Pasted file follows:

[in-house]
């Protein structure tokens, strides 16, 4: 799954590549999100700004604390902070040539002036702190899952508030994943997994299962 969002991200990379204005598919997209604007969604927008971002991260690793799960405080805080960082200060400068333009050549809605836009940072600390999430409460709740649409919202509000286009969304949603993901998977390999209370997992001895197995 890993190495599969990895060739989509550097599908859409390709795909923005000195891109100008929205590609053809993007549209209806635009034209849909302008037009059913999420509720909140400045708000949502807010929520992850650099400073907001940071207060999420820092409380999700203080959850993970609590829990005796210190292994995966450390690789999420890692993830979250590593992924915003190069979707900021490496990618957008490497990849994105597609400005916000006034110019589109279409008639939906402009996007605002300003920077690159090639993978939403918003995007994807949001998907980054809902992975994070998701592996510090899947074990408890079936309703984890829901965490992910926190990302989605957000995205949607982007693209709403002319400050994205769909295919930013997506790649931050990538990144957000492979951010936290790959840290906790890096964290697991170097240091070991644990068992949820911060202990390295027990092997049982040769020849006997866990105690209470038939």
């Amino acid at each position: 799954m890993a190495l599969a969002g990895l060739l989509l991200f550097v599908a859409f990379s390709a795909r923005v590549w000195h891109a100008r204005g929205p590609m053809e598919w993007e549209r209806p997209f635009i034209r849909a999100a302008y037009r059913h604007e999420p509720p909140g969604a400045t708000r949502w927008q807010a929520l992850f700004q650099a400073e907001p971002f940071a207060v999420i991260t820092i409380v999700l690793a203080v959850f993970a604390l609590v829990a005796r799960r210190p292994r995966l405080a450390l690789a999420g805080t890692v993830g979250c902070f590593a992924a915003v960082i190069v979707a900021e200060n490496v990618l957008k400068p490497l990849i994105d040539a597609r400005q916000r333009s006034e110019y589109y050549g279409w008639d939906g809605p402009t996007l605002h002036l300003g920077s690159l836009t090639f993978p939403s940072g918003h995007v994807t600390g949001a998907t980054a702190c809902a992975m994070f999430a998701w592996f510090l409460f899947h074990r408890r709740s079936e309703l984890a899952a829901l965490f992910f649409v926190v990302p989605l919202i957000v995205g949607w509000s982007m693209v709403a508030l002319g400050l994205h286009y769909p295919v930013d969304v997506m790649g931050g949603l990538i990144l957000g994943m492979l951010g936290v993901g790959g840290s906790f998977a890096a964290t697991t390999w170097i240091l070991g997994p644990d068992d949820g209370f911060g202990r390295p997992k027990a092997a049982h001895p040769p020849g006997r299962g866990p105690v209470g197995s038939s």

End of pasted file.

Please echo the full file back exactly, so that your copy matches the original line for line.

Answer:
[in-house]
């Protein structure tokens, strides 16, 4: 799954590549999100700004604390902070040539002036702190899952508030994943997994299962 969002991200990379204005598919997209604007969604927008971002991260690793799960405080805080960082200060400068333009050549809605836009940072600390999430409460709740649409919202509000286009969304949603993901998977390999209370997992001895197995 890993190495599969990895060739989509550097599908859409390709795909923005000195891109100008929205590609053809993007549209209806635009034209849909302008037009059913999420509720909140400045708000949502807010929520992850650099400073907001940071207060999420820092409380999700203080959850993970609590829990005796210190292994995966450390690789999420890692993830979250590593992924915003190069979707900021490496990618957008490497990849994105597609400005916000006034110019589109279409008639939906402009996007605002300003920077690159090639993978939403918003995007994807949001998907980054809902992975994070998701592996510090899947074990408890079936309703984890829901965490992910926190990302989605957000995205949607982007693209709403002319400050994205769909295919930013997506790649931050990538990144957000492979951010936290790959840290906790890096964290697991170097240091070991644990068992949820911060202990390295027990092997049982040769020849006997866990105690209470038939």
């Amino acid at each position: 799954m890993a190495l599969a969002g990895l060739l989509l991200f550097v599908a859409f990379s390709a795909r923005v590549w000195h891109a100008r204005g929205p590609m053809e598919w993007e549209r209806p997209f635009i034209r849909a999100a302008y037009r059913h604007e999420p509720p909140g969604a400045t708000r949502w927008q807010a929520l992850f700004q650099a400073e907001p971002f940071a207060v999420i991260t820092i409380v999700l690793a203080v959850f993970a604390l609590v829990a005796r799960r210190p292994r995966l405080a450390l690789a999420g805080t890692v993830g979250c902070f590593a992924a915003v960082i190069v979707a900021e200060n490496v990618l957008k400068p490497l990849i994105d040539a597609r400005q916000r333009s006034e110019y589109y050549g279409w008639d939906g809605p402009t996007l605002h002036l300003g920077s690159l836009t090639f993978p939403s940072g918003h995007v994807t600390g949001a998907t980054a702190c809902a992975m994070f999430a998701w592996f510090l409460f899947h074990r408890r709740s079936e309703l984890a899952a829901l965490f992910f649409v926190v990302p989605l919202i957000v995205g949607w509000s982007m693209v709403a508030l002319g400050l994205h286009y769909p295919v930013d969304v997506m790649g931050g949603l990538i990144l957000g994943m492979l951010g936290v993901g790959g840290s906790f998977a890096a964290t697991t390999w170097i240091l070991g997994p644990d068992d949820g209370f911060g202990r390295p997992k027990a092997a049982h001895p040769p020849g006997r299962g866990p105690v209470g197995s038939s």